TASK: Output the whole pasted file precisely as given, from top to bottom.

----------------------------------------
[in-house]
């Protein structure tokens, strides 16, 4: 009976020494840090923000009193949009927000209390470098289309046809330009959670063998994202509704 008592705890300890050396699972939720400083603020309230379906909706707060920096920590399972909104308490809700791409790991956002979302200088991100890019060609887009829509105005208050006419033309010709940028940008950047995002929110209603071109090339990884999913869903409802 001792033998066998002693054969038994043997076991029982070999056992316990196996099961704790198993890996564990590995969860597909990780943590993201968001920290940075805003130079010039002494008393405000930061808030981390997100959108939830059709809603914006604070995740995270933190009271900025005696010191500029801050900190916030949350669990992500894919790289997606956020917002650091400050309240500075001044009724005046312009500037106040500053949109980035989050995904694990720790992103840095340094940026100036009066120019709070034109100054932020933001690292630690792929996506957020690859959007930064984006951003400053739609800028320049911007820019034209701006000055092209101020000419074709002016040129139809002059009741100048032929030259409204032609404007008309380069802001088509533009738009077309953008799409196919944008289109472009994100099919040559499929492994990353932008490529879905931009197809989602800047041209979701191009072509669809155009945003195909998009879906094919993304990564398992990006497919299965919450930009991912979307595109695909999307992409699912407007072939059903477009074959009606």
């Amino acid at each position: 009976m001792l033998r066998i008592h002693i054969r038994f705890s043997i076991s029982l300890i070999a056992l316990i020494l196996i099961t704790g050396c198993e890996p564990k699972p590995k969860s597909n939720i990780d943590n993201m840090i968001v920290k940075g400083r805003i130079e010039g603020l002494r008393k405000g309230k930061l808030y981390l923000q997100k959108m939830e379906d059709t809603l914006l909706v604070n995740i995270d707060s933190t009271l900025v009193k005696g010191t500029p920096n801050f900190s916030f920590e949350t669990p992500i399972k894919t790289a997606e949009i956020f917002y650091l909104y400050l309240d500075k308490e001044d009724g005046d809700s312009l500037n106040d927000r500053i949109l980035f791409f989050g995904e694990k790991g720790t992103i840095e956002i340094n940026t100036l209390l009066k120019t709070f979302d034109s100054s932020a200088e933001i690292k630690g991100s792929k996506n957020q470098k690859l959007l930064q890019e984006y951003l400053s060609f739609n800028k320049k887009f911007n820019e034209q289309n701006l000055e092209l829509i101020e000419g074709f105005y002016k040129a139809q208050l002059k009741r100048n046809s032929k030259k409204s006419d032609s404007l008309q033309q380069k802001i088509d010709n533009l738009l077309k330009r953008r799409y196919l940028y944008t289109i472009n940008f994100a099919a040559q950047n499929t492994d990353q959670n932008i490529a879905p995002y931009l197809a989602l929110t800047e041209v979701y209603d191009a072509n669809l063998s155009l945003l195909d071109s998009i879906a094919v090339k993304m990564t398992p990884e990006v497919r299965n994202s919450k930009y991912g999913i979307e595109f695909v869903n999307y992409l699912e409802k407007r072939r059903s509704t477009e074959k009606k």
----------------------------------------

[in-house]
């Protein structure tokens, strides 16, 4: 009976020494840090923000009193949009927000209390470098289309046809330009959670063998994202509704 008592705890300890050396699972939720400083603020309230379906909706707060920096920590399972909104308490809700791409790991956002979302200088991100890019060609887009829509105005208050006419033309010709940028940008950047995002929110209603071109090339990884999913869903409802 001792033998066998002693054969038994043997076991029982070999056992316990196996099961704790198993890996564990590995969860597909990780943590993201968001920290940075805003130079010039002494008393405000930061808030981390997100959108939830059709809603914006604070995740995270933190009271900025005696010191500029801050900190916030949350669990992500894919790289997606956020917002650091400050309240500075001044009724005046312009500037106040500053949109980035989050995904694990720790992103840095340094940026100036009066120019709070034109100054932020933001690292630690792929996506957020690859959007930064984006951003400053739609800028320049911007820019034209701006000055092209101020000419074709002016040129139809002059009741100048032929030259409204032609404007008309380069802001088509533009738009077309953008799409196919944008289109472009994100099919040559499929492994990353932008490529879905931009197809989602800047041209979701191009072509669809155009945003195909998009879906094919993304990564398992990006497919299965919450930009991912979307595109695909999307992409699912407007072939059903477009074959009606």
């Amino acid at each position: 009976m001792l033998r066998i008592h002693i054969r038994f705890s043997i076991s029982l300890i070999a056992l316990i020494l196996i099961t704790g050396c198993e890996p564990k699972p590995k969860s597909n939720i990780d943590n993201m840090i968001v920290k940075g400083r805003i130079e010039g603020l002494r008393k405000g309230k930061l808030y981390l923000q997100k959108m939830e379906d059709t809603l914006l909706v604070n995740i995270d707060s933190t009271l900025v009193k005696g010191t500029p920096n801050f900190s916030f920590e949350t669990p992500i399972k894919t790289a997606e949009i956020f917002y650091l909104y400050l309240d500075k308490e001044d009724g005046d809700s312009l500037n106040d927000r500053i949109l980035f791409f989050g995904e694990k790991g720790t992103i840095e956002i340094n940026t100036l209390l009066k120019t709070f979302d034109s100054s932020a200088e933001i690292k630690g991100s792929k996506n957020q470098k690859l959007l930064q890019e984006y951003l400053s060609f739609n800028k320049k887009f911007n820019e034209q289309n701006l000055e092209l829509i101020e000419g074709f105005y002016k040129a139809q208050l002059k009741r100048n046809s032929k030259k409204s006419d032609s404007l008309q033309q380069k802001i088509d010709n533009l738009l077309k330009r953008r799409y196919l940028y944008t289109i472009n940008f994100a099919a040559q950047n499929t492994d990353q959670n932008i490529a879905p995002y931009l197809a989602l929110t800047e041209v979701y209603d191009a072509n669809l063998s155009l945003l195909d071109s998009i879906a094919v090339k993304m990564t398992p990884e990006v497919r299965n994202s919450k930009y991912g999913i979307e595109f695909v869903n999307y992409l699912e409802k407007r072939r059903s509704t477009e074959k009606k």